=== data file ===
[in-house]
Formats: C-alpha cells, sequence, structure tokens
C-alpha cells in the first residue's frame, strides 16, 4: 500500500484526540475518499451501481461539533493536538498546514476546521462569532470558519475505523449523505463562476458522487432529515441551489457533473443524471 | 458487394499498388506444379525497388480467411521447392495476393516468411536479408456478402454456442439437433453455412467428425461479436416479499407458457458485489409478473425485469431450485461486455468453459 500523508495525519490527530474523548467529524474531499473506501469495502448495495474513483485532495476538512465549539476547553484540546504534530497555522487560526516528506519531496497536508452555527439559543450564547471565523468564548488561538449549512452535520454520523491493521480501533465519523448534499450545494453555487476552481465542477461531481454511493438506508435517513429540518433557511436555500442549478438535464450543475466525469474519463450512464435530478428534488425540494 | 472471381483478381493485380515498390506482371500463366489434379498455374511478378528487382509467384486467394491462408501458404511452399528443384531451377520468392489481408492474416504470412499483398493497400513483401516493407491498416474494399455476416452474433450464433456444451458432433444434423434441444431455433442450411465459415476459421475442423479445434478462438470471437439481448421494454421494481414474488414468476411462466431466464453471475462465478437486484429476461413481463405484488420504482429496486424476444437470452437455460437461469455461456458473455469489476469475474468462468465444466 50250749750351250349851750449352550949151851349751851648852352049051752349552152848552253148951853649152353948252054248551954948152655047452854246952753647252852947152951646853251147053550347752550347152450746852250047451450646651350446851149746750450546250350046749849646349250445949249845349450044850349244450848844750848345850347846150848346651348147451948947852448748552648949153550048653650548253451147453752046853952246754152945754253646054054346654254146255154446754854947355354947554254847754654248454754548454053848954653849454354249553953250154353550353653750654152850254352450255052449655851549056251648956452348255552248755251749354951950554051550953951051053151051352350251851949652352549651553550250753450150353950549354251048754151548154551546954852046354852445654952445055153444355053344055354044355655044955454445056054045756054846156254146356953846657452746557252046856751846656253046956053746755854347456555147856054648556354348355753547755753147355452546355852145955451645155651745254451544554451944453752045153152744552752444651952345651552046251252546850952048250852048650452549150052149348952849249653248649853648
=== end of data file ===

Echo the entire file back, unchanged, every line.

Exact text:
[in-house]
Formats: C-alpha cells, sequence, structure tokens
C-alpha cells in the first residue's frame, strides 16, 4: 500500500484526540475518499451501481461539533493536538498546514476546521462569532470558519475505523449523505463562476458522487432529515441551489457533473443524471 | 458487394499498388506444379525497388480467411521447392495476393516468411536479408456478402454456442439437433453455412467428425461479436416479499407458457458485489409478473425485469431450485461486455468453459 500523508495525519490527530474523548467529524474531499473506501469495502448495495474513483485532495476538512465549539476547553484540546504534530497555522487560526516528506519531496497536508452555527439559543450564547471565523468564548488561538449549512452535520454520523491493521480501533465519523448534499450545494453555487476552481465542477461531481454511493438506508435517513429540518433557511436555500442549478438535464450543475466525469474519463450512464435530478428534488425540494 | 472471381483478381493485380515498390506482371500463366489434379498455374511478378528487382509467384486467394491462408501458404511452399528443384531451377520468392489481408492474416504470412499483398493497400513483401516493407491498416474494399455476416452474433450464433456444451458432433444434423434441444431455433442450411465459415476459421475442423479445434478462438470471437439481448421494454421494481414474488414468476411462466431466464453471475462465478437486484429476461413481463405484488420504482429496486424476444437470452437455460437461469455461456458473455469489476469475474468462468465444466 50250749750351250349851750449352550949151851349751851648852352049051752349552152848552253148951853649152353948252054248551954948152655047452854246952753647252852947152951646853251147053550347752550347152450746852250047451450646651350446851149746750450546250350046749849646349250445949249845349450044850349244450848844750848345850347846150848346651348147451948947852448748552648949153550048653650548253451147453752046853952246754152945754253646054054346654254146255154446754854947355354947554254847754654248454754548454053848954653849454354249553953250154353550353653750654152850254352450255052449655851549056251648956452348255552248755251749354951950554051550953951051053151051352350251851949652352549651553550250753450150353950549354251048754151548154551546954852046354852445654952445055153444355053344055354044355655044955454445056054045756054846156254146356953846657452746557252046856751846656253046956053746755854347456555147856054648556354348355753547755753147355452546355852145955451645155651745254451544554451944453752045153152744552752444651952345651552046251252546850952048250852048650452549150052149348952849249653248649853648